As we have written extensively, a flaw in most systems that handle DNS lookups – the conversion of a human-readable domain name into a machine-usable number – could allow criminals and ne’er-do-wells to redirect Web browsing and other traffic to servers operated for malicious purposes. (A legitimate request for www.amazon.com could be returned with a forged IP address for a site run by bad guys.) See our series “DNS Flaws Could Have Led to Disaster,” for full details.
In this security update, Apple cleans up three additional items related to the DNS flaw. BIND, the daemon software that handles DNS lookups, was updated to version 9.3.5-P2 for Tiger systems and 9.4.2-P2 for Leopard systems. The first patch (P1) of both releases was known to have performance issues under heavy load, a situation in which ostensibly only a few Apple server systems might find themselves.
More significantly, Apple updated libresolv, an underlying system library that provides DNS resolution – the aforementioned lookup of name to number – which is used by applications. This doesn’t affect most Mac OS X operations, but programs that have specialized needs for DNS lookups required this update. It’s unclear what lower-level and graphical software would be affected by this update.
Finally, mDNSResponder was also patched in this release, following a similar fix in the iPhone 2.1 and iPod touch 2.1 software. mDNS is the protocol which Bonjour uses to pass information over a local network, and, as such, is subject to the same kind of weaknesses that plagued regular DNS.
Clarity in File Sharing — Another item of interest is a change to how the Sharing preference pane will now display what’s accessible in the File Sharing service. Previously, the File Sharing service listed only folders and volumes that you had manually set to be shared, along with the Public folder in your Home folder. (This drove Glenn crazy while working on revisions to “Take Control of Sharing Files in Leopard,” because the list’s contents were inconsistent with what was actually available.)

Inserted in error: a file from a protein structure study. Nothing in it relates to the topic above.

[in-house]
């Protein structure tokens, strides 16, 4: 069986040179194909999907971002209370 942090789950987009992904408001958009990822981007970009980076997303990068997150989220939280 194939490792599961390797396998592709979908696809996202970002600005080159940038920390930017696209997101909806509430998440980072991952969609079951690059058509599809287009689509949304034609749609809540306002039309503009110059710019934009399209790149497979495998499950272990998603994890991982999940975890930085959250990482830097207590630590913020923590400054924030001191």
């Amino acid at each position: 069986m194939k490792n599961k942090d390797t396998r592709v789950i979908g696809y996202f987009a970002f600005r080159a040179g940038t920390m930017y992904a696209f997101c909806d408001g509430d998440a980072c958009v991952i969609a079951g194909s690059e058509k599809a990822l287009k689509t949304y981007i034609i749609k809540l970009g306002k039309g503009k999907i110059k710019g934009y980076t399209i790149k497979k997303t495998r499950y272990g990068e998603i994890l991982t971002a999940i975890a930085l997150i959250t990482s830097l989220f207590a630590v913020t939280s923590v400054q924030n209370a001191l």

The File Sharing service now shows in the Shared Folders list all folders that are shared, including Public folders in other local users’ home directories. Apple added a note – a little subtle if you ask us – that explains that all local volumes (the boot drive and all mounted drives) can also be shared by anyone with administrative access.
Tiger Flashes Its PPP — A particularly silly error in Tiger was fixed in this update: passwords used for PPP connections, typically used for dial-up modem connections, were apparently stored “unencrypted in a world readable file.” Given the credit lists three seemingly unrelated people, this flaw may have been known for some time.
Minor Mac OS X Server Updates — Apple also shipped a separate Mac OS X Server 10.5.5 update that incorporates what appear to be a few dozen fixes to relatively minor bugs in file services, collaboration services, directory services, the Active Directory plug-in, and various utilities. In addition, the WebObjects 5.4.3 Update is included to address several bugs. It’s also available as a standalone 158.5 MB download.
Getting the Updates — Mac OS X 10.5.5 is available via Software Update, or as the following standalone downloads: a delta updater (316 MB) for updating from the client version of Mac OS X 10.5.4, and a combo installer (601 MB) for updating from any client version of Mac OS X 10.5.0 through 10.5.4. Mac OS X Server 10.5.5 also comes in a version for updating from version 10.5.4 (341 MB) and in a combo updater (729 MB).
Security Update 2008-006 is available in four versions of Tiger: for the PowerPC version of Mac OS X 10.4.11 (67.7 MB), for the Intel version of Mac OS X 10.4.11 (157 MB), for the PowerPC version of Mac OS X Server 10.4.11 (118 MB), and as a universal version for Mac OS X Server 10.4.11 (118 MB). Honestly, it’s easiest to let Software Update do its thing.